Part of what’s happening is that there are lots of abandoned and derelict homes that have been purchased, along with the rise of young professionals moving downtown. The average buyer in Olde Town today is a young, single, professional female. She is educated, trendy, and wants to be connected to the neighborhood and the downtown.
In 2010 when I bought my home in Olde Town, things were much different. The neighborhood was ‘busier’–more foot traffic, and there was a significantly higher percentage of section 8 housing in the neighborhood. Over the past ten years families have moved downtown–many connected to First Presbyterian Church and Christ Community Health Services (a non-profit heath center located in the middle of Olde Town). The rents started rising, investors started buying and renovating the homes, and soon things started changing.
In the past two years is when I’d say I’ve seen the most change. The main section 8 property in our neighborhood, Olde Town Apartments, had their tax credit expire and has been renting and selling their properties at market rate (primarily to young professionals). Many of the derelict properties on the southern edge of the neighborhood have been demolished, and plans are underway for new homes to be built.
My prediction is that the trends we see will continue, and that home values will continue to climb. I think that if the trend continues, in the next two years prices/SF for homes sold at retail will surpass $100/ft, at which time we will hit a tipping point which will open the neighborhood to new construction, and we will see many of the functionally obsolete homes demolished and new homes built. All this is great for our city, and for the greater urban community in Augusta, GA.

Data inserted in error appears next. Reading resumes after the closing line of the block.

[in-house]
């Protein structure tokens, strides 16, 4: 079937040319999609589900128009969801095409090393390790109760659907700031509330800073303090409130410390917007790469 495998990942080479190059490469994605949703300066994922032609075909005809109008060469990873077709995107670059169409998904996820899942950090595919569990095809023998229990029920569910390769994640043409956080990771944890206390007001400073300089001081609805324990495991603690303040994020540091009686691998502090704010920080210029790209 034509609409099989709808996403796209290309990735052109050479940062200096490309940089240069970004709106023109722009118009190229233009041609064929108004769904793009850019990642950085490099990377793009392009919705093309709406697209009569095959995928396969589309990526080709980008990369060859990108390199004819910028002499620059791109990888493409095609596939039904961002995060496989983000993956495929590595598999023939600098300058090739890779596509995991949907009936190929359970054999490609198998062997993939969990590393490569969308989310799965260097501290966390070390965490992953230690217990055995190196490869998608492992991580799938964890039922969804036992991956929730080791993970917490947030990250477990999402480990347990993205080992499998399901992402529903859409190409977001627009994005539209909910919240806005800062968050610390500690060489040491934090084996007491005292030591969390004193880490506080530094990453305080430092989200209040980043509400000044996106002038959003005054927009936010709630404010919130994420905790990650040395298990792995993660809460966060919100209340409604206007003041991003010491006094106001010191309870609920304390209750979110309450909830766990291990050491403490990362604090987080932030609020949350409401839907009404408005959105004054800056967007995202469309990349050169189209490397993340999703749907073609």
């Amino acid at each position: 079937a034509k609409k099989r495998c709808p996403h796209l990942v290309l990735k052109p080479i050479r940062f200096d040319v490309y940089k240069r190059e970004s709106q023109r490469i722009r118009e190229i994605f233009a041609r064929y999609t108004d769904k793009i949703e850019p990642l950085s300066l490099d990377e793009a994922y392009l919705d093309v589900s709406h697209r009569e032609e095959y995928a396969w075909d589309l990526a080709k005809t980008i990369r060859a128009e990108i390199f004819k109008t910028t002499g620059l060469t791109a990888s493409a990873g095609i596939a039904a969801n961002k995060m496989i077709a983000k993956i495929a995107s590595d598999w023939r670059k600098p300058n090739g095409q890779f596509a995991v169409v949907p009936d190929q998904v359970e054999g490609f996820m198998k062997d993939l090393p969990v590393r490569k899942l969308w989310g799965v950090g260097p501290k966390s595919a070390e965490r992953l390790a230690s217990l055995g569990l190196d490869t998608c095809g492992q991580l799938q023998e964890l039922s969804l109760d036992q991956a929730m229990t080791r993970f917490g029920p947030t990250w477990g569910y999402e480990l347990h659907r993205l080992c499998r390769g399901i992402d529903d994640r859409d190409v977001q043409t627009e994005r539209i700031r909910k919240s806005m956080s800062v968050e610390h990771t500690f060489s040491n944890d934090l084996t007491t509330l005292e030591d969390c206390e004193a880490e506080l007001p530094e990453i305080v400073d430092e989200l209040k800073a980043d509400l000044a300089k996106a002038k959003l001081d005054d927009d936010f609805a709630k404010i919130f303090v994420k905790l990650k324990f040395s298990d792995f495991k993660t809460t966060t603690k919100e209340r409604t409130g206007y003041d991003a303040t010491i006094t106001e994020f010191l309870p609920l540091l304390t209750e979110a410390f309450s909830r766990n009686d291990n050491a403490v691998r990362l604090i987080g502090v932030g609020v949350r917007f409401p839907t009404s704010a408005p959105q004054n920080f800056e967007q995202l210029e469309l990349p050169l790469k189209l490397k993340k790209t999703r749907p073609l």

What are your thoughts? Where do you see the market downtown headed?
Overall, we’ve seen the rental rates in Olde Town (Downtown Augusta’s primary residential neighborhood) climb from an average of $.67/SF to just under a dollar per SF over the past four years. That’s a 32% increase, about 8% per year. What’s going on?
Well, as we’ve already mentioned, Cyber and Medical young professionals are choosing to live downtown. That’s driving up rents and housing prices. Also, investors are renovating properties, and so we are seeing more available rental properties that are in in decent condition.
A decent case study is 107/105 Fourth Street. We recently helped a buyer from Virginia acquire those apartments. The previous owner had owned them for over 15 years, and they were in pretty rough condition with low rents. The new owner is going to make an investment into renovating the units, and with the help of professional property management, they will lease them at market rates. The location of the property is great–the condition was terrible. Now that complex (surrounded by young, professional homeowners) will probably target young professional or medical tenants, and we’ll see it on our rent study next year, my guess is on the higher end of our graphs.
You’ll also see in the graph a strong correlation between the “Score” and the price per foot. Our scoring system is a somewhat arbitrary numbering of properties by both location and condition from 1 to 5, and then averaging these two numbers together. Thus, a property with location of 4 and condition of 5 scores a 4.5 in this measure. The number again is somewhat arbitrary, but the correlation is quite strong. So I would assign a property in rough condition and poor location an estimated rental rate of .65/ft, while a property with a good location and great condition an estimated rental rate of .95/ft. Note that this measure doesn’t take into consideration size, which the first graph makes clear is highly correlated with the rental rate.